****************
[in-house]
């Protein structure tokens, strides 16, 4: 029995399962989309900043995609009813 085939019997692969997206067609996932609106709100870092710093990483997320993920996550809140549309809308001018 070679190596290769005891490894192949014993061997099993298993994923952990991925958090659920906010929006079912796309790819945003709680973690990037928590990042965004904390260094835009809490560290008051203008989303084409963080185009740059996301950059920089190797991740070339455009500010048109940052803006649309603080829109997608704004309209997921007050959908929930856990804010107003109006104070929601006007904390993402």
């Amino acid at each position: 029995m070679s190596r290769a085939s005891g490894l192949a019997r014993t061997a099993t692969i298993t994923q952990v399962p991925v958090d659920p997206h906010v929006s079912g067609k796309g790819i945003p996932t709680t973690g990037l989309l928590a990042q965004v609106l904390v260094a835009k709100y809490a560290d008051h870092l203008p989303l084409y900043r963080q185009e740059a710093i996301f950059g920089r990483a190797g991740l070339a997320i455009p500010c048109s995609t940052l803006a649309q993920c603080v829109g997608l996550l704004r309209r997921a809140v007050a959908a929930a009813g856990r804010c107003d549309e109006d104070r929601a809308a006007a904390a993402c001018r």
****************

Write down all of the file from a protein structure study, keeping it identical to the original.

[in-house]
């Protein structure tokens, strides 16, 4: 029995399962989309900043995609009813 085939019997692969997206067609996932609106709100870092710093990483997320993920996550809140549309809308001018 070679190596290769005891490894192949014993061997099993298993994923952990991925958090659920906010929006079912796309790819945003709680973690990037928590990042965004904390260094835009809490560290008051203008989303084409963080185009740059996301950059920089190797991740070339455009500010048109940052803006649309603080829109997608704004309209997921007050959908929930856990804010107003109006104070929601006007904390993402």
């Amino acid at each position: 029995m070679s190596r290769a085939s005891g490894l192949a019997r014993t061997a099993t692969i298993t994923q952990v399962p991925v958090d659920p997206h906010v929006s079912g067609k796309g790819i945003p996932t709680t973690g990037l989309l928590a990042q965004v609106l904390v260094a835009k709100y809490a560290d008051h870092l203008p989303l084409y900043r963080q185009e740059a710093i996301f950059g920089r990483a190797g991740l070339a997320i455009p500010c048109s995609t940052l803006a649309q993920c603080v829109g997608l996550l704004r309209r997921a809140v007050a959908a929930a009813g856990r804010c107003d549309e109006d104070r929601a809308a006007a904390a993402c001018r």